Female Urethral StrictureReconstruction

At first, it is important to rule out a primary or direct extension malignancy etiology for the stricture. Urethral cancers are rare, and present as a palpable urethral mass or induration and/or for smelling urethral discharge in women older than 50. In contrast to male urethral strictures, where a treatment plan and outcomes are more readily available, the female urethral stricture algorithm is not well defined. Nonmalignant causes of female stricture disease most commonly are observed after pelvic radiation for GYN malignancy (e. g., cervical) and iatrogenic (e. g., diverticulectomy or instrumentation). In general, stricture repairs can be either open or endoscopic. Because the female urethra is relatively short (roughly 4 cm), stricture excision and primary anastomosis is typically not feasible.

5.2.1. Distal Urethral Stricture

Women with stenoses or stricture of the distal urethra typically present with obstructive voiding. Such distal strictures typically occur after traumatic instrumentation of the urethra, endoscopic procedures, after radiotherapy to the pelvis of vulva, and more commonly in postmenopausal women with vulvar dystrophy or significant vaginal atrophy. Female urethral strictures are very uncommon and typically managed by recurrent urethrotomy and urethral dilation.

Meatotomy can be performed to treat distal strictures by simple incision of the meatus. In general,

Circumferential and distal urethrectomy and advancement meatoplasty works well for distal urethral strictures (a distal stricture being within 5 to 10 mm of the meatus). Interrupted absorbable sutures are first placed at four quadrants, into the more proximal, healthy urethral mucosa (proximal to the strictured segment), so that the mucosa does not retract (Fig. 27.6). A circumferential excision of the distal urethra and meatus is performed sharply and the cut edges sutured to the vaginal epithelium. A Foley catheter is typically left indwelling for 1-3 days. As an adjunct to promote healing, daily intravaginal estrogens cream placement is often helpful.

5.2.2. Mid-Urethral Strictures

5.2.2.1. Endoscopic Repair

Midurethral strictures can be managed by visual internal urethrotomy. Incisions in the scar tissue are usually made at the 3- and 9-o’clock position, with an occasional additional 12-o’clock incision. After urethrotomy, a urethral catheter is typically maintained for several days to a week. Some advocate clean intermittent catheterization after urethrotomy to help prolong or “prevent” that risk of stricture recurrence. However, in general, the concept that self catheterization will help stabilize a stricture is often untrue; time until stricture recurrence is only delayed as long as the catheterization is still regularly preformed. We thus do not commonly recommend self-catheterization.

Fig. 27.6. Distal Urethral Stricture Repair. A. Four quadrant traction stitches are placed in the urethra proximal to the stricture to prevent retraction. B. Stricture is circumferentially excised and the healthy proximal urethra sutured to the vaginal epithelium. (From Rosenblum N, Nitti VW: Female urethral reconstruction. Atlas Urol Clin NA 12:213-223, 2004)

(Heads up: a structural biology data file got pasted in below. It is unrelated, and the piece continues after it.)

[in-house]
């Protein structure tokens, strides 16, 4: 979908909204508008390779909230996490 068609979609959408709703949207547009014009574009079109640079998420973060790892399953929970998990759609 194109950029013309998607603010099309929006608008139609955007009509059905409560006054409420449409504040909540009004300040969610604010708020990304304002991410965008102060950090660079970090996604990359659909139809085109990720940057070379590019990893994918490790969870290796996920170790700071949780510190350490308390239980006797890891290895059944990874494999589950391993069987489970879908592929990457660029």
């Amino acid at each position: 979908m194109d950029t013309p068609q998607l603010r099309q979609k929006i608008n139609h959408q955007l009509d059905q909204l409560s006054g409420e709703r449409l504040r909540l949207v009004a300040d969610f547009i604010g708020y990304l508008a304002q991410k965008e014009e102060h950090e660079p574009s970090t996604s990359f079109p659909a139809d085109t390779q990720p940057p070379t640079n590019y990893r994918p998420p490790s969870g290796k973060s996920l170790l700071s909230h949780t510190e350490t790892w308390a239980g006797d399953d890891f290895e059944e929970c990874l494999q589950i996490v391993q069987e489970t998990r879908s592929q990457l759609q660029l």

Obliterative mid-urethral strictures that are not amenable to a simple urethrotomy have been managed in a few cases with a “cut to the light” procedure. This procedure often is performed (from above and below) with simultaneous above and below cystoscopy, under direct visualization and fluoroscopic guidance. Two surgeons are typically needed, and finding the “true” lumen is often difficult or unclear. Such procedures require prolonged Foley catheter drainage to ensure urethral epitheliazation. Furthermore, post procedure, indefinite intermittent catheterization will usually be needed, otherwise the stricture will recur.

5.2.2.2. Graft Urethroplasty

Buccal mucosa grafts for male urethral reconstruction have been successful and durable and thus intuitively should work well for female strictures.

5.2.2.2.1.  Dorsal Placement The patient is placed lithotomy and a guidewire is placed across the stricture. The dorsal aspect of the distal urethra is then dissected from the surrounding tissue through a suprameatal incision and the urethral wall incised dorsally at the 12-o’clock position until normal urethral tissue and lumen size are reached. Mean incision urethral length is 2-3 cm from the meatus (15). The proximal urethra is then calibrated with a large (30-Fr) bougie. We prefer to harvest our free graft from the inner cheek. As for male urethroplasty the buccal graft needs to be defatted and thinned to facilitate ‘take” in a vascular host bed.

5.2.2.2.2.  Ventral Placement The urethra can also be reconstructed with a ventral buccal graft. However, the main disadvantage of placing the graft ventrally is the greater risk for urethrovaginal fistula formation (16). Further argument favoring dorsal graft placement is that if an antiincontinence procedure is ultimately needed, it will be easier and more effective if the ventral aspect of the urethra is intact and the anterior vaginal wall is free from prior dissection (Fig. 27.7).

Park and Hendren (17) reported on their experience with a tubularized full thickness buccal graft (for cases where the local tissue was fibrotic and unsuitable for creating a supple new urethra). However, as a concept, tubularized grafts usually

Fig. 27.7. Buccal Graft Urethroplasty A. Schematic of a mid-urethral stricture. B. Dorsal urethral stricturotomy. C. Buccal graft sutured into the incised defect. (From Ref. [5])

Do poorly because there is often insufficient well vascularized tissue to circumferentially cover the graft. As an alternative to the ventral buccal graft, McKinney used a ventrally placed, full thickness vaginal wall graft for urethral reconstruction (18).

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